Liam tried to memorize every sensation on the way to town—from the scent of jasmine in his mother’s hair, to Anna’s giggle, to his father’s heavy tread on the dirt road. He noticed a flash of emerald green as a hummingbird swooped past him on its way to some bright yellow lilies that were not yet fully opened.

“It is early in the day for hummingbirds,” said Mamaí and squeezed his arm.

As they neared the marketplace at the center of town, Liam heard an orange-headed tunki chirrup. It serenaded them from an avocado tree. Anna clapped her hands. Liam wanted to share in her delight but his stomach was churning even more than the night before. All he could think of was how ill prepared he was. Other than wrestling with his friends, he had no fighting skills. Helaman would surely be disappointed.

The marketplace was filled to overflowing with families saying their goodbyes. There were people in the council hall, in the temple yard, and in the garden. Helaman was by the council hall, overseeing the loading of a number of alpacas and carts with supplies. It looked like they were nearly done. Liam had never seen so many people gathered here all at one time.

Liam’s father handed Anna down off his shoulders to Mamaí. “Liamnihah—Liam. I am proud of you, son.” For the first time in months, his father gathered him in his arms, giving him a hug that squeezed the breath out of his lungs. Liam was not complaining. He hugged him back.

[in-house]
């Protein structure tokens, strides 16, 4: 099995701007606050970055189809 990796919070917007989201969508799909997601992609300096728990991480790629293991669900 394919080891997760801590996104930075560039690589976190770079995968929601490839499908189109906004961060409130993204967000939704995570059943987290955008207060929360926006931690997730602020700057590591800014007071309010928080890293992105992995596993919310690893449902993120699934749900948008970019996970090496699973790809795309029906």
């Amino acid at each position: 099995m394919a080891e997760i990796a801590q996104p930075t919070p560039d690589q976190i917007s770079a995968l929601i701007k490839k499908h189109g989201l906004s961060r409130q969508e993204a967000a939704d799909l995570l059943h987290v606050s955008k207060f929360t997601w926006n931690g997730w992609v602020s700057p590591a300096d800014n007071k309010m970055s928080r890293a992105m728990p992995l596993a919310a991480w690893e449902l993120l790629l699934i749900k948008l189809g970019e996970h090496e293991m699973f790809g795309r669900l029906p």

Mamaí took a turn as well, her eyes filled with tears. After a long embrace, she stepped back and pushed Liam’s hair out of his eyes. Then she drew his favorite headband from her pocket and slipped it over his brow, smoothing his hair flat. Any other day, Liam would feel like a baby letting his mother fix his hair in the marketplace, but today he did not mind.

“About time you got here, llama-spit,” said a voice behind Liam, accompanied by a smack on the back of his head. Sheresh was in high spirits.

“Are we ready then?” asked Liam.

“Almost. We are supposed to meet in the council hall for a few words from Helaman.”

The two boys walked into the hall together, followed by their families. The young men were gathered in the center of the hall, while parents, siblings and others lined the walls. It was crowded and noisy. Liam spotted Yoran in a corner talking with Zera. Her face was tipped up toward his, so close their noses almost touched. Liam wondered if Yoran would steal a kiss before he left.

Helaman entered the hall bringing silence with him. The only sound was the shuffling of bodies as he made his way to the front. Yaron joined Liam and Sheresh near the middle of the group.

“So did you kiss her?” Liam whispered. It was a stupid thing to say, but it broke the silence as some of the young men around them overheard and laughed nervously.

Yaron mustered a grin and moved his eyebrows up and down.

“Alpaca-breath,” Sheresh muttered.

Helaman stepped up on the wooden box where he had stood the night before.

“I thank the Lord that so many of you have come to fight for your country, your people. Although our stripling army is small, I know we will add to our numbers as we pass through other towns on our way to aid Judea. Those of faith will join us because we uphold the cause of freedom and God is on our side. I promise that if you are true to your faith, you will be a great aide in this battle to keep us free.”